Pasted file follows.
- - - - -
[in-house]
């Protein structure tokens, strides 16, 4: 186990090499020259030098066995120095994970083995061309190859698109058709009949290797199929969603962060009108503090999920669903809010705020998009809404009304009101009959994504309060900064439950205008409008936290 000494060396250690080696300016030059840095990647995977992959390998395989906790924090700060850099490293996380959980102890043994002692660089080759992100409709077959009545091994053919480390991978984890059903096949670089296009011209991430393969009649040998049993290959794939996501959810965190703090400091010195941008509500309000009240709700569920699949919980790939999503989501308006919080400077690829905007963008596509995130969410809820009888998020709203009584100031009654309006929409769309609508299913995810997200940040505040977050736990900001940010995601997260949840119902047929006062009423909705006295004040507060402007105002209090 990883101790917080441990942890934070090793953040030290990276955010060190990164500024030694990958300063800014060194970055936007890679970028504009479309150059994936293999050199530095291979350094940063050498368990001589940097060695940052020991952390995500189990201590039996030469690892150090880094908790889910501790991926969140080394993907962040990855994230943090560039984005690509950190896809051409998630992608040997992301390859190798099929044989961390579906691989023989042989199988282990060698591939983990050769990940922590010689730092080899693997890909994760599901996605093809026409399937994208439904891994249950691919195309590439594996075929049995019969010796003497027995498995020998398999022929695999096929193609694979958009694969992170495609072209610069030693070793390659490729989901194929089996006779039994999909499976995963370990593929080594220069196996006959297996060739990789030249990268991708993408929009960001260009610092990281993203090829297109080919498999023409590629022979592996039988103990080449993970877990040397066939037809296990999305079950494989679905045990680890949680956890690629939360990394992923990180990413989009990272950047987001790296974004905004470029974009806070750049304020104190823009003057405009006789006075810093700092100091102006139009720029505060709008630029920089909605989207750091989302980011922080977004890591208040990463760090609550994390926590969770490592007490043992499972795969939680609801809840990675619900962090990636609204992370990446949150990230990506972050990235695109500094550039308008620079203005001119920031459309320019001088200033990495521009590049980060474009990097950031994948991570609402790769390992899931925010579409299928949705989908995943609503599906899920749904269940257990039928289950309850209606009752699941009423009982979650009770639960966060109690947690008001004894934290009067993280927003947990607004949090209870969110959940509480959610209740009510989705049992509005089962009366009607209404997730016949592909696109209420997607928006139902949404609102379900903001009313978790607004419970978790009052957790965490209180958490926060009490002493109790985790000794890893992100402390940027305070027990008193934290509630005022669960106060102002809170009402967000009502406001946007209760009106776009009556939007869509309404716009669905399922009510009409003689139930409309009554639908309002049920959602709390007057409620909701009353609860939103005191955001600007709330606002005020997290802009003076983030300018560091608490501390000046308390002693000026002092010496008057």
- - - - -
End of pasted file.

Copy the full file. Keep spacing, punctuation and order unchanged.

[in-house]
């Protein structure tokens, strides 16, 4: 186990090499020259030098066995120095994970083995061309190859698109058709009949290797199929969603962060009108503090999920669903809010705020998009809404009304009101009959994504309060900064439950205008409008936290 000494060396250690080696300016030059840095990647995977992959390998395989906790924090700060850099490293996380959980102890043994002692660089080759992100409709077959009545091994053919480390991978984890059903096949670089296009011209991430393969009649040998049993290959794939996501959810965190703090400091010195941008509500309000009240709700569920699949919980790939999503989501308006919080400077690829905007963008596509995130969410809820009888998020709203009584100031009654309006929409769309609508299913995810997200940040505040977050736990900001940010995601997260949840119902047929006062009423909705006295004040507060402007105002209090 990883101790917080441990942890934070090793953040030290990276955010060190990164500024030694990958300063800014060194970055936007890679970028504009479309150059994936293999050199530095291979350094940063050498368990001589940097060695940052020991952390995500189990201590039996030469690892150090880094908790889910501790991926969140080394993907962040990855994230943090560039984005690509950190896809051409998630992608040997992301390859190798099929044989961390579906691989023989042989199988282990060698591939983990050769990940922590010689730092080899693997890909994760599901996605093809026409399937994208439904891994249950691919195309590439594996075929049995019969010796003497027995498995020998398999022929695999096929193609694979958009694969992170495609072209610069030693070793390659490729989901194929089996006779039994999909499976995963370990593929080594220069196996006959297996060739990789030249990268991708993408929009960001260009610092990281993203090829297109080919498999023409590629022979592996039988103990080449993970877990040397066939037809296990999305079950494989679905045990680890949680956890690629939360990394992923990180990413989009990272950047987001790296974004905004470029974009806070750049304020104190823009003057405009006789006075810093700092100091102006139009720029505060709008630029920089909605989207750091989302980011922080977004890591208040990463760090609550994390926590969770490592007490043992499972795969939680609801809840990675619900962090990636609204992370990446949150990230990506972050990235695109500094550039308008620079203005001119920031459309320019001088200033990495521009590049980060474009990097950031994948991570609402790769390992899931925010579409299928949705989908995943609503599906899920749904269940257990039928289950309850209606009752699941009423009982979650009770639960966060109690947690008001004894934290009067993280927003947990607004949090209870969110959940509480959610209740009510989705049992509005089962009366009607209404997730016949592909696109209420997607928006139902949404609102379900903001009313978790607004419970978790009052957790965490209180958490926060009490002493109790985790000794890893992100402390940027305070027990008193934290509630005022669960106060102002809170009402967000009502406001946007209760009106776009009556939007869509309404716009669905399922009510009409003689139930409309009554639908309002049920959602709390007057409620909701009353609860939103005191955001600007709330606002005020997290802009003076983030300018560091608490501390000046308390002693000026002092010496008057």